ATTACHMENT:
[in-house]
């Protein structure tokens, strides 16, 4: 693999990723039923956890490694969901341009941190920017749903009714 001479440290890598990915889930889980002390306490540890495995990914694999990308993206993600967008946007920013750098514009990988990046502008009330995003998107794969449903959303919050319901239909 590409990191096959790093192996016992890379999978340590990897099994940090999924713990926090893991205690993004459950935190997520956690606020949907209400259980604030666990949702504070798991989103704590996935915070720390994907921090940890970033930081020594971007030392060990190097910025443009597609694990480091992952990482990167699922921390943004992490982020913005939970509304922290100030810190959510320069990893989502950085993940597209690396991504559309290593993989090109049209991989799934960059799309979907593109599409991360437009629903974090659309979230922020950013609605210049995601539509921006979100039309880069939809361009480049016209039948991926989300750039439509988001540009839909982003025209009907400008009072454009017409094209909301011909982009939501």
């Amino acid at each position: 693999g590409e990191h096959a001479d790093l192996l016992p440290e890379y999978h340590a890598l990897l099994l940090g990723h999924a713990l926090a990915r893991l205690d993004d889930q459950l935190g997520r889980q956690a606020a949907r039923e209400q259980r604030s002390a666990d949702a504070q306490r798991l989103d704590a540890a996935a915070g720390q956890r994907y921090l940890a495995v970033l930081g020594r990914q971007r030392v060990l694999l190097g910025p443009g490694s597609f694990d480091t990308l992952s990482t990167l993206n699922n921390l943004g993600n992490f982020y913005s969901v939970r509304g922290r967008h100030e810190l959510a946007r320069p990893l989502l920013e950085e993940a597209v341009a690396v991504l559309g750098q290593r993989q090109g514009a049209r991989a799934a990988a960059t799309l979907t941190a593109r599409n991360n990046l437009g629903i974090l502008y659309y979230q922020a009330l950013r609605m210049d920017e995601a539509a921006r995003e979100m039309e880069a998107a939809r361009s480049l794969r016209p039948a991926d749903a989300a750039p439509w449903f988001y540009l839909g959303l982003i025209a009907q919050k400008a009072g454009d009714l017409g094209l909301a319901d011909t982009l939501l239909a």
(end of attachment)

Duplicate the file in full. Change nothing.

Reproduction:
[in-house]
């Protein structure tokens, strides 16, 4: 693999990723039923956890490694969901341009941190920017749903009714 001479440290890598990915889930889980002390306490540890495995990914694999990308993206993600967008946007920013750098514009990988990046502008009330995003998107794969449903959303919050319901239909 590409990191096959790093192996016992890379999978340590990897099994940090999924713990926090893991205690993004459950935190997520956690606020949907209400259980604030666990949702504070798991989103704590996935915070720390994907921090940890970033930081020594971007030392060990190097910025443009597609694990480091992952990482990167699922921390943004992490982020913005939970509304922290100030810190959510320069990893989502950085993940597209690396991504559309290593993989090109049209991989799934960059799309979907593109599409991360437009629903974090659309979230922020950013609605210049995601539509921006979100039309880069939809361009480049016209039948991926989300750039439509988001540009839909982003025209009907400008009072454009017409094209909301011909982009939501």
């Amino acid at each position: 693999g590409e990191h096959a001479d790093l192996l016992p440290e890379y999978h340590a890598l990897l099994l940090g990723h999924a713990l926090a990915r893991l205690d993004d889930q459950l935190g997520r889980q956690a606020a949907r039923e209400q259980r604030s002390a666990d949702a504070q306490r798991l989103d704590a540890a996935a915070g720390q956890r994907y921090l940890a495995v970033l930081g020594r990914q971007r030392v060990l694999l190097g910025p443009g490694s597609f694990d480091t990308l992952s990482t990167l993206n699922n921390l943004g993600n992490f982020y913005s969901v939970r509304g922290r967008h100030e810190l959510a946007r320069p990893l989502l920013e950085e993940a597209v341009a690396v991504l559309g750098q290593r993989q090109g514009a049209r991989a799934a990988a960059t799309l979907t941190a593109r599409n991360n990046l437009g629903i974090l502008y659309y979230q922020a009330l950013r609605m210049d920017e995601a539509a921006r995003e979100m039309e880069a998107a939809r361009s480049l794969r016209p039948a991926d749903a989300a750039p439509w449903f988001y540009l839909g959303l982003i025209a009907q919050k400008a009072g454009d009714l017409g094209l909301a319901d011909t982009l939501l239909a």